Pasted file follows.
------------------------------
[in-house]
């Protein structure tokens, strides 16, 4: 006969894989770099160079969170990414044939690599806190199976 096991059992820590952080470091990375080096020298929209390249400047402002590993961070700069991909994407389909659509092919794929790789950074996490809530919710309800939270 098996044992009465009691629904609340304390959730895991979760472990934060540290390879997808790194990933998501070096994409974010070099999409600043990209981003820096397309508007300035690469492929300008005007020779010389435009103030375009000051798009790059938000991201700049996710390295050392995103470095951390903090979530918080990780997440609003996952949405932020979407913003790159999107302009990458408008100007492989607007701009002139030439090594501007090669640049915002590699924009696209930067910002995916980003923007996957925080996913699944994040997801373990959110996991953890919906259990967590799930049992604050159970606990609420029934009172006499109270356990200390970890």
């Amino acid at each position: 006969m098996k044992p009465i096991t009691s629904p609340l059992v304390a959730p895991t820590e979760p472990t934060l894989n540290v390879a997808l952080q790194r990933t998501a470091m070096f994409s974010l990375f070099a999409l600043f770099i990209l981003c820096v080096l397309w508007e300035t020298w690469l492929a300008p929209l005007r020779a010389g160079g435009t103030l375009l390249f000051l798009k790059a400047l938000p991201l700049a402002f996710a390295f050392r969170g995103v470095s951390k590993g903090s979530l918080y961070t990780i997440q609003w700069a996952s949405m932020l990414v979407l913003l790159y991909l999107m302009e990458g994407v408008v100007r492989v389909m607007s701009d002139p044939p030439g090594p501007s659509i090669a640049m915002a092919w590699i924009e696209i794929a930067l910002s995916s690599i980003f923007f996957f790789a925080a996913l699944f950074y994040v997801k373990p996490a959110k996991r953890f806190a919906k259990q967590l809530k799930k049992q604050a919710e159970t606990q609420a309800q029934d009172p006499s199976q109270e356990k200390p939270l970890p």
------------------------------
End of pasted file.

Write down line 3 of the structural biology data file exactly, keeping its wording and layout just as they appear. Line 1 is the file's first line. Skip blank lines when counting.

């Amino acid at each position: 006969m098996k044992p009465i096991t009691s629904p609340l059992v304390a959730p895991t820590e979760p472990t934060l894989n540290v390879a997808l952080q790194r990933t998501a470091m070096f994409s974010l990375f070099a999409l600043f770099i990209l981003c820096v080096l397309w508007e300035t020298w690469l492929a300008p929209l005007r020779a010389g160079g435009t103030l375009l390249f000051l798009k790059a400047l938000p991201l700049a402002f996710a390295f050392r969170g995103v470095s951390k590993g903090s979530l918080y961070t990780i997440q609003w700069a996952s949405m932020l990414v979407l913003l790159y991909l999107m302009e990458g994407v408008v100007r492989v389909m607007s701009d002139p044939p030439g090594p501007s659509i090669a640049m915002a092919w590699i924009e696209i794929a930067l910002s995916s690599i980003f923007f996957f790789a925080a996913l699944f950074y994040v997801k373990p996490a959110k996991r953890f806190a919906k259990q967590l809530k799930k049992q604050a919710e159970t606990q609420a309800q029934d009172p006499s199976q109270e356990k200390p939270l970890p």